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Afflicted with Lyme disease, friendly canine still greets customers at workplace

By Staff | Sep 27, 2017

BARB BARRETT/The Luminary Lauren Turner of G3 Graphics Printing in Muncy likes to bring her dog, Duke, to work where he greets the customers. Most recently he has been diagnosed with Lyme disease and is under the care of a veterinarian who is giving him medications.

MUNCY – Taking a dog to work these days is not uncommon. These beloved canine friends bring joy and delight to other dog lovers. Lauren Turner, a graphic designer said she brings her dog, Duke to work on occasion and he is quite content to sit in her computer chair. Duke, a mastiff breed, is four, and has been with Turner since he was a puppy. “I found him at a puppy mill,” she said. “He was only 10 to 12 weeks when I brought him home and he did not know how to eat or drink out of a bowl.” She found him in a crate with 12 other puppies in Dallas, PA. “He was the smallest one, so I chose him. The smallest one always gets passed over.”

Duke is a ‘Cane Corso’ an Italian type of a mastiff developed to guard property and hunt big game. Corso means protector. In Italy they are valued highly for their companionship. Turner said she received certified pages for him that said he was full breed, however, the veterinarian said he wasn’t. “But it didn’t matter. We enjoy him.”

Just a few weeks ago, Duke got very sick. Suddenly he was weak. He couldn’t stand or sit well. “All of a sudden, he would just drop.” He was at work with Turner where they specialize in vinyl graphics, and Lauren told owner, Will Guinter, she wanted to take Duke to the vet as soon as possible.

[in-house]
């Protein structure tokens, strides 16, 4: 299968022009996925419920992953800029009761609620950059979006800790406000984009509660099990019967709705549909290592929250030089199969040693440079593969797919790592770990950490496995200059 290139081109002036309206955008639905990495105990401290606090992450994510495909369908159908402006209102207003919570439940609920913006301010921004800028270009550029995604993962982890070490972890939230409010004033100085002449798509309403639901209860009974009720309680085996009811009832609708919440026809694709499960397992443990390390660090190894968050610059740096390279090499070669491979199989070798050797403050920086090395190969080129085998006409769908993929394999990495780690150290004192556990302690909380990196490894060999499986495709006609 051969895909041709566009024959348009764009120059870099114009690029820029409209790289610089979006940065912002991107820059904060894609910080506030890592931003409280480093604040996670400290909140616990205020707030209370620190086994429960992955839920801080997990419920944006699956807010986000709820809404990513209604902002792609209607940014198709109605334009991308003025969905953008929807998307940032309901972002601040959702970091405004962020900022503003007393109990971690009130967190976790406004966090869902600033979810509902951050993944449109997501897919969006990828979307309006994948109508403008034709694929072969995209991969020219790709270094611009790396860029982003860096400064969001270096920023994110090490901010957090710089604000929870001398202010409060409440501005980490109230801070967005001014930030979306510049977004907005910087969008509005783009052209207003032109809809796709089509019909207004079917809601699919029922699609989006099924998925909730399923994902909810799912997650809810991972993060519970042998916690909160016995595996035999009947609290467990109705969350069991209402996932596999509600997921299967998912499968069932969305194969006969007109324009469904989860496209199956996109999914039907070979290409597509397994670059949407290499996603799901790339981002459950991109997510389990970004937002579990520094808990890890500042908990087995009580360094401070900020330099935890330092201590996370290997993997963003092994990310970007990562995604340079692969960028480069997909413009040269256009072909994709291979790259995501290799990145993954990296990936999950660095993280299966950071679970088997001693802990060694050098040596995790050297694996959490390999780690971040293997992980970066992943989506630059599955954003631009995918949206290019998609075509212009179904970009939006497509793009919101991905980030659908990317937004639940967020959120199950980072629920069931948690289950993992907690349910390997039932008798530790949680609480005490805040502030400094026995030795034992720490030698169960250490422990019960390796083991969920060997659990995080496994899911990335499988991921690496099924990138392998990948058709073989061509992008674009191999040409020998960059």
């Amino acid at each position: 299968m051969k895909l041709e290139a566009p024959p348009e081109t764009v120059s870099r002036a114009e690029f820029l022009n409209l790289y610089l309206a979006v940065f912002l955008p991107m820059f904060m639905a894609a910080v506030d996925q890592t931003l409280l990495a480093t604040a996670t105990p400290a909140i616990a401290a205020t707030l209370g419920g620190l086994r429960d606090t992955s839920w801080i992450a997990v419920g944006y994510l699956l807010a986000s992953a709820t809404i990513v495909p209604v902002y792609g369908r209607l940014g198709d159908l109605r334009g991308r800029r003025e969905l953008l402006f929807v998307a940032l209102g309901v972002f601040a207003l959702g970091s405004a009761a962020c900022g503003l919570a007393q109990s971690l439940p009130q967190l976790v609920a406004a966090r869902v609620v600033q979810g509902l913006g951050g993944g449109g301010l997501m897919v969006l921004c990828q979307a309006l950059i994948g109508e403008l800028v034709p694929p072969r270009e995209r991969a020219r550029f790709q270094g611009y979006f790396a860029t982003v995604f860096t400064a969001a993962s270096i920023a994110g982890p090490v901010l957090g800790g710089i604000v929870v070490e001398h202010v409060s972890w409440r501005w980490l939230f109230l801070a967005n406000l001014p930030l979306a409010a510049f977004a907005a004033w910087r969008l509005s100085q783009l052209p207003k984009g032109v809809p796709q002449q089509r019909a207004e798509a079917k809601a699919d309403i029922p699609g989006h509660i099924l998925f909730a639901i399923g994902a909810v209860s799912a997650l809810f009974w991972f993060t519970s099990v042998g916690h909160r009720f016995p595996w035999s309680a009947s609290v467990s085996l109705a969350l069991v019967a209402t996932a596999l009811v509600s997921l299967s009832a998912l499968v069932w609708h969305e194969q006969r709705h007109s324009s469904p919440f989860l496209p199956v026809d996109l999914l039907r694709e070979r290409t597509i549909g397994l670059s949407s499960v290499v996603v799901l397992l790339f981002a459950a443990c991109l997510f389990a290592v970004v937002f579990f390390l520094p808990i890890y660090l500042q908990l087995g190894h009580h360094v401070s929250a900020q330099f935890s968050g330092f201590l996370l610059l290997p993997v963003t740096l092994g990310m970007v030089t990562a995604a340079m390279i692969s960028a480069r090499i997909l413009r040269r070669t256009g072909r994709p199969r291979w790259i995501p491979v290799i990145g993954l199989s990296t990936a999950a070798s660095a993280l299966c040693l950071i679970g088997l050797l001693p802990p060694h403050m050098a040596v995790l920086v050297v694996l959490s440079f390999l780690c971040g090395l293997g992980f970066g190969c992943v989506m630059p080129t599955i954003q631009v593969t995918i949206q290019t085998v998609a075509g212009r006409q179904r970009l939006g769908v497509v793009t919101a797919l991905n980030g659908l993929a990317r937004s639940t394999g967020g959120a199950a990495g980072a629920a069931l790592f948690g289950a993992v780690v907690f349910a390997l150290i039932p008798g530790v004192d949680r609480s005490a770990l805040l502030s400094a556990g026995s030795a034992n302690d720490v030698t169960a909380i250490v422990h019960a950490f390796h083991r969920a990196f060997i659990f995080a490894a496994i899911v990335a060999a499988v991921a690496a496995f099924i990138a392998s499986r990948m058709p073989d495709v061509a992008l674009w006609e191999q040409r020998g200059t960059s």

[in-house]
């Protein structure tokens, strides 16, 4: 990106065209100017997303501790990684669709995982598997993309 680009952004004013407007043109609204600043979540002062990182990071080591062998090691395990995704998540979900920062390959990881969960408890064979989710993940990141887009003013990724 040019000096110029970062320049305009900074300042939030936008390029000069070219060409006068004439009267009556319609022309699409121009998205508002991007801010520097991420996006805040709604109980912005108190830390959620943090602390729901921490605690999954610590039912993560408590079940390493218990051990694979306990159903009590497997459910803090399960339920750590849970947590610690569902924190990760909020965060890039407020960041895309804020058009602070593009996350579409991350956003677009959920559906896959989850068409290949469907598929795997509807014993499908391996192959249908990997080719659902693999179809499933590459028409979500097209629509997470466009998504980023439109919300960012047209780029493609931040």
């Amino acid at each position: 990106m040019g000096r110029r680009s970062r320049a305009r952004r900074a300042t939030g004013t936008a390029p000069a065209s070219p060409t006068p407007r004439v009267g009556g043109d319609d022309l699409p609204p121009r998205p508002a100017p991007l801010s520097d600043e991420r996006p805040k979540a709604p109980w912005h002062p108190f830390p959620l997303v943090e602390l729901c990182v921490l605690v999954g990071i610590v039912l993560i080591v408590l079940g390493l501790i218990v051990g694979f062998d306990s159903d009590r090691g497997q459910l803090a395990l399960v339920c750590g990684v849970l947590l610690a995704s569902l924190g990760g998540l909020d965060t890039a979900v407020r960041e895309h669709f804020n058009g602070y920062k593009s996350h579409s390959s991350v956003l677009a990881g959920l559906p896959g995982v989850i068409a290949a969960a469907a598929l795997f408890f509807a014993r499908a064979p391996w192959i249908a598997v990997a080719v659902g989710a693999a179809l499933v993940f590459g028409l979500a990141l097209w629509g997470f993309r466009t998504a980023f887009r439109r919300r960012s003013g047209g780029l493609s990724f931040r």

Thinking the worse, she called Dr. Hocker in Montoursville and the first thing they did was take blood work. Fifteen minutes later Duke was diagnosed with Lyme disease. Medication was given immediately and he will be on it for a month according to Turner.

“We caught it and he should be fine,” said Turner. Duke’s appearance and pleasant disposition is returning. He has been on anti-inflammatory medications for about one week and he will be on another medication for about a month. “In a couple of days, he started to improve,” she added. “Duke is always looking for hugs and kisses.” Turner and Guinter both recalled a tick bite about a month ago and are glad they caught it in time, hoping Duke will continue to get better.

“Both Lauren and Duke are an asset here,” said Guinter. “He’s a good dog.”

“His color is Blue Brindle, he rides well in the car and he is obsessed with my two kids,” Turner said and added that her two and eight year old children have been giving Duke “extra cuddles” to get him well.

Meanwhile, Duke is at work sometimes to help Lauren with phone calls, social media advertising, design projects, and waiting on customers. She started in late spring on a temporary basis for two weeks and has been at G3 Graphics and Printing ever since. “The extra help is appreciated from everybody, even Duke,” Guinter said.

As of 2014 the Pennsylvania Task Force on Lyme disease reports that Pennsylvania is number one for the most confirmed cases. Many animals are now testing positive for antibodies to bacteria that cause Lyme disease.

Lycoming County is one of six that tested the highest with 612 animal cases so far in 2017 according to Companion Animal Parasite Council (CAPC). This is at a rate of 16.96 percent. The total tested was 3,609. This number reflects the total number of tests reported to CAPC in Lycoming County and represents a sample of the total dog/cat population. The Companion Animal Parasite Council (CAPC) is a leading source on parasitic diseases that threaten the health of pets and people.